The world’s largest oil exporter, Saudi Arabia, commissioned five new renewable energy projects to generate electricity sustainably as it works toward a net-zero emissions target by 2050. A report from the Saudi Press Agency on September 26 said that the Saudi Power Procurement Company would be the main buyer of the wind and solar projects with a total capacity of 3,300 megawatts.
Three of the five projects will use wind energy, and two will use solar energy, according to Spa.
A project in Yanbu with a potential of 700 megawatts, another one in Al Ghat with 600 megawatts, and a third in Waad Al Shamal with 500 megawatts make up the 1,800 megawatts total production of the wind energy projects. According to the news agency, the new solar projects have a combined capacity of 1,500 mw, with one in Al Henakiyah having 1,100 mw and another in Tubarjal having 400 mw.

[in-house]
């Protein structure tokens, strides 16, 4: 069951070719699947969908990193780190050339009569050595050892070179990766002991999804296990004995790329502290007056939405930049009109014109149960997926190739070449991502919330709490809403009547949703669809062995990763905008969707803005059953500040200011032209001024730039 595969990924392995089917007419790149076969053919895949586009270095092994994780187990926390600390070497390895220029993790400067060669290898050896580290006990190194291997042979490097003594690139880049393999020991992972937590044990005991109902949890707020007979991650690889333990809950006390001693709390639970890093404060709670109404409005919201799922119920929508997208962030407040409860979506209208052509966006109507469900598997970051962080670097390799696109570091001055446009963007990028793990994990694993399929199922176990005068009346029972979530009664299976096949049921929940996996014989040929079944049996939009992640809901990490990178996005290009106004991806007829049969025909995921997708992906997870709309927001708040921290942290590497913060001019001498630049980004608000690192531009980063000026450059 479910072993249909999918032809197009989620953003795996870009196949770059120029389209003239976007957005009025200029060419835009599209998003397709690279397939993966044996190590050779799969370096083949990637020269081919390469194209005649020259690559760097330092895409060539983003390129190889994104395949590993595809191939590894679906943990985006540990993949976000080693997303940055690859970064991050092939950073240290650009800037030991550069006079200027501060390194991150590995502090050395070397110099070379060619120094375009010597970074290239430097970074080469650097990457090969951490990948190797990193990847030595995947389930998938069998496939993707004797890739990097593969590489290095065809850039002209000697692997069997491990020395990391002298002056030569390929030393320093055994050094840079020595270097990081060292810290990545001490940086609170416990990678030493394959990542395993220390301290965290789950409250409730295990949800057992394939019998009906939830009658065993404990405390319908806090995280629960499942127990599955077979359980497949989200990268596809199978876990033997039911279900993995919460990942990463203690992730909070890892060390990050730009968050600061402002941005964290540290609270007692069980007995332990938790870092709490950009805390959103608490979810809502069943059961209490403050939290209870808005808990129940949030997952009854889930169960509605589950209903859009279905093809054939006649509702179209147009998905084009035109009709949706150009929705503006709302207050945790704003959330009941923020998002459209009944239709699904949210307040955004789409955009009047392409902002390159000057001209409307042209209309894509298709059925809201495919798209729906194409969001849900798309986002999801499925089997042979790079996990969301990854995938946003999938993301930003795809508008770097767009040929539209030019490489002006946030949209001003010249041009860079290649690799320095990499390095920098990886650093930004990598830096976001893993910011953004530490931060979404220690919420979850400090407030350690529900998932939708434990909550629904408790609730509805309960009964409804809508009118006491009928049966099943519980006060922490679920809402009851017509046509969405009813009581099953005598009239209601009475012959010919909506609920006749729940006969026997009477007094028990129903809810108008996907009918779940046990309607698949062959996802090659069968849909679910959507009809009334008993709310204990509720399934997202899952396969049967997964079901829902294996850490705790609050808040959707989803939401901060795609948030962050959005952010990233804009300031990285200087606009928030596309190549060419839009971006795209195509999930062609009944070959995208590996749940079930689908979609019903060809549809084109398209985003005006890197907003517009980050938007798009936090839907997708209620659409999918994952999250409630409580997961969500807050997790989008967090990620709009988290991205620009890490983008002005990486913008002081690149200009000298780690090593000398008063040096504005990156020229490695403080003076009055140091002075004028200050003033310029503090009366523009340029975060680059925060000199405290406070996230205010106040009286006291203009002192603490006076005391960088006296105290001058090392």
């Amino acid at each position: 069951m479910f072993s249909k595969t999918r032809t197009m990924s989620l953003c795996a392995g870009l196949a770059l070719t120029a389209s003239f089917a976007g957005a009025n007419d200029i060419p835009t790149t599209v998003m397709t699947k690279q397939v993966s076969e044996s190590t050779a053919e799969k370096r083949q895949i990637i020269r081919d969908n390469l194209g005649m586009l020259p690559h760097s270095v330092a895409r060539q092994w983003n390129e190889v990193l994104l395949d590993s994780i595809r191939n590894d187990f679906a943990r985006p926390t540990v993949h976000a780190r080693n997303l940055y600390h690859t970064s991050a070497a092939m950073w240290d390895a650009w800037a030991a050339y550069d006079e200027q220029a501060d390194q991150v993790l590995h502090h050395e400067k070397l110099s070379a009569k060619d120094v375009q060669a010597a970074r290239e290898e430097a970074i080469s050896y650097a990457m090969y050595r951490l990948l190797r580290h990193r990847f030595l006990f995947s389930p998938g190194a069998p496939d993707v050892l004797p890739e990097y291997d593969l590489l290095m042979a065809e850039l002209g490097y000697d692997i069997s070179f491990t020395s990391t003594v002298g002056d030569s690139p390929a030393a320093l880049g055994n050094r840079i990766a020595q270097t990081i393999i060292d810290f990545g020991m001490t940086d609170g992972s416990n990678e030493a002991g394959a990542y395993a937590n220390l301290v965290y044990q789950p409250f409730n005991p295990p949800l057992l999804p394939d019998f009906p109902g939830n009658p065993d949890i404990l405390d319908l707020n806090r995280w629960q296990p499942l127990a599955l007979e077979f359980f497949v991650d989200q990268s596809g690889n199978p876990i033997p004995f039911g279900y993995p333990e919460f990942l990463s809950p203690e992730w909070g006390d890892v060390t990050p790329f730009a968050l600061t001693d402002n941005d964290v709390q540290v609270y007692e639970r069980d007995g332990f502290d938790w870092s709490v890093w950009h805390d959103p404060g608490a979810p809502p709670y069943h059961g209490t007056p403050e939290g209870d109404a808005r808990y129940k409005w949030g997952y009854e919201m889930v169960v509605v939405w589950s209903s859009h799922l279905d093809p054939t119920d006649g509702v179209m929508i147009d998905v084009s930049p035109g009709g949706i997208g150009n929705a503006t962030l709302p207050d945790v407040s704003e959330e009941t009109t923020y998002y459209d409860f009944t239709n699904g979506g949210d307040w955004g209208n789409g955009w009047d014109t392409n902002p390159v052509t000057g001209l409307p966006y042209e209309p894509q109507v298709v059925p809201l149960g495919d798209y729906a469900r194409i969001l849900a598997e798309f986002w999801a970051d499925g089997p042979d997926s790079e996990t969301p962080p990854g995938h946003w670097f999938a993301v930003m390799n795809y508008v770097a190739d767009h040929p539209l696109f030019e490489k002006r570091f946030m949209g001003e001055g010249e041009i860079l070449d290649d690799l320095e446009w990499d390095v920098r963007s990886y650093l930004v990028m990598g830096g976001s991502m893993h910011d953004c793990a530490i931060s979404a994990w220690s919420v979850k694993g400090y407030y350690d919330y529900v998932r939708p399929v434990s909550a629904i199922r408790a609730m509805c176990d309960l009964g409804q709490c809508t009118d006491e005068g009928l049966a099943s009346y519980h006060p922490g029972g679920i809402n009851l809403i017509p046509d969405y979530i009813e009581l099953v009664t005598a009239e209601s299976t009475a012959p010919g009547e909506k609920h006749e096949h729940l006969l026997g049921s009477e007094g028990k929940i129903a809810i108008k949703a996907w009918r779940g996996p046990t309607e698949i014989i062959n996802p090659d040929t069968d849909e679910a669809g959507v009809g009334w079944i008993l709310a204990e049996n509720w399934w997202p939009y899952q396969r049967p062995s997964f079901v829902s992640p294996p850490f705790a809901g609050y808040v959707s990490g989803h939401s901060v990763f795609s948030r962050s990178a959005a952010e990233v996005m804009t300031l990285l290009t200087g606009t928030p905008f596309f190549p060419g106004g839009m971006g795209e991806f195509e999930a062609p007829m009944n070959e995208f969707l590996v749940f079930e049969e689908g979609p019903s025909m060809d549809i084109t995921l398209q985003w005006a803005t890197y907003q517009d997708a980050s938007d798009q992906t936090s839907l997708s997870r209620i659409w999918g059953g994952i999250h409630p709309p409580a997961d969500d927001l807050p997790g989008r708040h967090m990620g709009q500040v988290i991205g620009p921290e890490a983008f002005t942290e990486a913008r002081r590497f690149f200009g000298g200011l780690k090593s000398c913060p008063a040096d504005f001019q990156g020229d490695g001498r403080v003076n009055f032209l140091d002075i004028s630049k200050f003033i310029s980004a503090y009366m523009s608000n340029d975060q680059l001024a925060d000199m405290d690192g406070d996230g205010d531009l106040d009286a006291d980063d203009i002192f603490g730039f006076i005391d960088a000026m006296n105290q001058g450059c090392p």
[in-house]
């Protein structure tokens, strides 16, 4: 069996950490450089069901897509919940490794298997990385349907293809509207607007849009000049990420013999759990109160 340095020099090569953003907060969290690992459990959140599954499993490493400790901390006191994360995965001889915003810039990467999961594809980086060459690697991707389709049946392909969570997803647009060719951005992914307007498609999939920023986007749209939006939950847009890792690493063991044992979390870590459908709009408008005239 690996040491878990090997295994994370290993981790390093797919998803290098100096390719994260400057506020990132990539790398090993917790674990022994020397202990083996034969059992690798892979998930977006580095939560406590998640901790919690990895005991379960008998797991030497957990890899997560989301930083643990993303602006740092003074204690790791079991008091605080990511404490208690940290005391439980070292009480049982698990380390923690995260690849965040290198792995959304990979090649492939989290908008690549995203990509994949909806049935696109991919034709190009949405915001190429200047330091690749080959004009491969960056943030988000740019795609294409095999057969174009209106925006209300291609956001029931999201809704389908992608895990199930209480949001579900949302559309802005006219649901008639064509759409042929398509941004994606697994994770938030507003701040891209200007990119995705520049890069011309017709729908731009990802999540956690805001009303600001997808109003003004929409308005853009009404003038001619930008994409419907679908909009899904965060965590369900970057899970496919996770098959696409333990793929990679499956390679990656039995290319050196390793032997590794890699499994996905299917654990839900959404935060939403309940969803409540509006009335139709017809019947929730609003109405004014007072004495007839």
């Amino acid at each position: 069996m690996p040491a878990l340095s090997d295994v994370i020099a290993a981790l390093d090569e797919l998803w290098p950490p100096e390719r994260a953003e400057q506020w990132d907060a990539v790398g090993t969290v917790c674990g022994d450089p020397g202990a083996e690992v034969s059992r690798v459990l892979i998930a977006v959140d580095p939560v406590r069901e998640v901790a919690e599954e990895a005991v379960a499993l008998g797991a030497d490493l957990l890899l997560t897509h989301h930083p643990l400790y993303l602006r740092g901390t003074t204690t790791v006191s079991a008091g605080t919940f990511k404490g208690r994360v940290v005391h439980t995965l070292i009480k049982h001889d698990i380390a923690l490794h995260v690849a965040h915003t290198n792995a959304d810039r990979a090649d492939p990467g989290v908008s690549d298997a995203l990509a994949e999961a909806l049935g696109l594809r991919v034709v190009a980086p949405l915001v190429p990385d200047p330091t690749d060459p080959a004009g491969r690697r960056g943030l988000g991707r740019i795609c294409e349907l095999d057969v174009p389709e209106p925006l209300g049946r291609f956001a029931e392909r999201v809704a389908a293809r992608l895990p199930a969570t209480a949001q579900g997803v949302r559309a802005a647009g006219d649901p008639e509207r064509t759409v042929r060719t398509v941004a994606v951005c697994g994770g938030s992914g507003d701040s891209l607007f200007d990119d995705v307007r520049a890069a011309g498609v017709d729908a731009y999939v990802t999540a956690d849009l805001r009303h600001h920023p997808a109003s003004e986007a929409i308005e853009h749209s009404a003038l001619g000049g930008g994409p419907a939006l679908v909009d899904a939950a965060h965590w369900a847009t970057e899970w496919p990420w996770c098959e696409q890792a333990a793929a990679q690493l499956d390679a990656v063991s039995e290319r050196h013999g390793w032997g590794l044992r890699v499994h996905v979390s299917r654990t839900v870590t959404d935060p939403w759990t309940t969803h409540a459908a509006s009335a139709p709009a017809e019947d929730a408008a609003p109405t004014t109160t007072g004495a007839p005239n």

Saudi Arabia’s Vision 2030 economic plan places a strong emphasis on renewable energy.
The kingdom revealed plans to spend more than $100 billion on renewable energy projects in December. By 2030, it wants to increase the proportion of gas and renewable energy in its power mix to 50%.
The projects are a part of Saudi Arabia’s National Renewable Energy Programme’s fourth phase, which is under the Ministry of Energy’s supervision. Saudi Arabia is the region’s largest electricity consumer, and power demand there is rising quickly.
According to a study by the King Abdullah Petroleum Studies and Research Centre in Riyadh, the kingdom’s overall electricity demand is predicted to increase from 299.2 terawatt hours (TWh) in 2018 to 365.4 TWh by 2030.